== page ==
Deep within the complex, threadlike chain of nucleotides that make up a dog's DNA, strange genetic mutations in the growth factor receptor gene can cause disorders such as bone deformity and dwarfism. These biological instructions gone awry are inherited from both a dog's mother and father. While selectively breeding for dwarfism is considered normal in many breeds, other forms of dwarfism and bone deformity are abnormal, such as pituitary dwarfism syndrome.
Bone Deformity And Dwarfism In Dogs
What is pituitary dwarfism in dogs? What breeds does it affect?
Pituitary dwarfism syndrome or juvenile panhypopituitarism is abnormal dwarfism that occurs in breeds such as the German shepherd dog and Carnelian bear dog, and to a lesser extent, Weimaraners, Labrador retrievers, spitz, and miniature pinschers. Victims are visibly striking in their small size, appearing to be puppies even in adulthood.
What causes pituitary dwarfism syndrome in dogs?
Pituitary dwarfism is the result of deficiencies in the amount of growth hormone (GH) secreted by the pituitary gland. It can be an inherited trait that exists in a recessive gene where the puppy must inherit one deformed gene from each parent. It can also occur if the pituitary gland does not develop normally, or is damaged by tumors, cysts, and other growths, or disease in the gland.
Symptoms of pituitary dwarfism in dogs.
Appearing to be normal at birth, puppies born with pituitary dwarfism soon stop growing after about three to four months. Symptoms of pituitary dwarfism include:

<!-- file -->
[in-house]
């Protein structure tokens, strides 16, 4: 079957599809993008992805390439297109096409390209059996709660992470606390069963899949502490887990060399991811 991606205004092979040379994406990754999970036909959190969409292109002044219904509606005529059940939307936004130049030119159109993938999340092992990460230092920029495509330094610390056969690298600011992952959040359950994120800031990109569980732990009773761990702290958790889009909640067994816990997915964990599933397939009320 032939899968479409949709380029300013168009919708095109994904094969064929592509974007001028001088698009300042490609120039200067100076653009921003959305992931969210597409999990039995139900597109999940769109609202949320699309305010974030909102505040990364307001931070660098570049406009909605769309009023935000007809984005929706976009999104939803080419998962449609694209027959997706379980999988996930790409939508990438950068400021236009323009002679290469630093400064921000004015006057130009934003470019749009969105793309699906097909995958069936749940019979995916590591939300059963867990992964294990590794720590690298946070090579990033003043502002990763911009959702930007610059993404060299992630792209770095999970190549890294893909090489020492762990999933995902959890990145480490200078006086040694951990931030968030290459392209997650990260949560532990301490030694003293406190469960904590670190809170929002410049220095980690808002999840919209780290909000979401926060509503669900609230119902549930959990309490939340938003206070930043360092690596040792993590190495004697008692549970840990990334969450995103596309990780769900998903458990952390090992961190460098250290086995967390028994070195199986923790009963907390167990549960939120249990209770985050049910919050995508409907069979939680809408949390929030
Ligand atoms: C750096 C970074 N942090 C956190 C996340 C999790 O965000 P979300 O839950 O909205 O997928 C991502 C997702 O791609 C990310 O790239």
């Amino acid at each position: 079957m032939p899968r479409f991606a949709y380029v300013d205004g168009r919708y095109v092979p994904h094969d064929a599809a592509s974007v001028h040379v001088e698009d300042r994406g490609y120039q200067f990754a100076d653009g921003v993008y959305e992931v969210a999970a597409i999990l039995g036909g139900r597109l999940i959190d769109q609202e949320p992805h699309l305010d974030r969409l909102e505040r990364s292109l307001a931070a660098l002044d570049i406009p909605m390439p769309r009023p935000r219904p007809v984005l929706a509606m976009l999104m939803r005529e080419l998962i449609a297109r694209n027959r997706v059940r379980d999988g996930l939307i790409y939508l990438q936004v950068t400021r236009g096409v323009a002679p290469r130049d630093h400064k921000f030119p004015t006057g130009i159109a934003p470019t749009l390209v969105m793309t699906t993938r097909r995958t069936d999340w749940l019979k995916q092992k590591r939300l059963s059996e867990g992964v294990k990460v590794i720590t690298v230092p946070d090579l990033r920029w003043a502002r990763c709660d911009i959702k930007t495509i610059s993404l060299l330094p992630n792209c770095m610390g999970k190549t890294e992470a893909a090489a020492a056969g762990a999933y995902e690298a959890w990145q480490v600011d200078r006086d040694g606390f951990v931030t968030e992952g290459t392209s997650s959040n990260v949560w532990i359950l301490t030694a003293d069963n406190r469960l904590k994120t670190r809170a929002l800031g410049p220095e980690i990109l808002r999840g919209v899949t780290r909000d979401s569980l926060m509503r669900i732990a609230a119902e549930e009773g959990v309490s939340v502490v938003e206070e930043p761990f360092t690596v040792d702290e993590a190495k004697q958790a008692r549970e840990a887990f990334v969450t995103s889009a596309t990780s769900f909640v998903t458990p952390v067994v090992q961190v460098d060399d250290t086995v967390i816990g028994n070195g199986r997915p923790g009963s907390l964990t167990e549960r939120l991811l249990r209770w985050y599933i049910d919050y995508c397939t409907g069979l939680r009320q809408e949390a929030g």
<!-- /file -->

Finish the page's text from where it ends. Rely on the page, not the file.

- Short legs which are caused by the delayed closure of developing growth plates in the long bones of the legs, apparent usually by five or six months of age.
- Puppy teeth don't fall out when they should, delaying the eruption of adult teeth.
- Retention of his soft, woolly puppy coat or alopecia that develops gradually leading to patches of symmetrical hair loss.
- Skin abnormalities such as hyperpigmentation/darkening, wrinkling, scaling, and thinning of the skin.
- Genitals do not develop normally resulting in testicular atrophy in males and absence of heat cycles in bitches and sterility in both sexes.
- Aggression, fear biting, and other abnormal behaviors.
- Heart problems.
- Megaesophagus, the food regurgitation disease, in which the esophagus stretches and malfunctions, failing to contract. Food sometimes doesn't reach the stomach, building up in the esophagus and causing the dog to regurgitate. Complications are potentially dangerous, life-threatening aspiration pneumonia when the dog inhales during regurgitation.
- Shortened lifespan.
Diagnosis of pituitary dwarfism and treatment.
If you see any of the physical signs or clinical symptoms of pituitary dwarfism in your dog, your veterinarian will run a series of tests to rule out any other disorders, illnesses, or secondary conditions. A urinalysis, biochemical profiles, and blood tests that measure the growth hormone in your dog's blood will confirm a diagnosis of pituitary dwarfism syndrome. Thyroid and adrenal gland problems are common in dogs with impaired pituitary function so normal hormones will also be checked to make sure other endocrine issues are not present.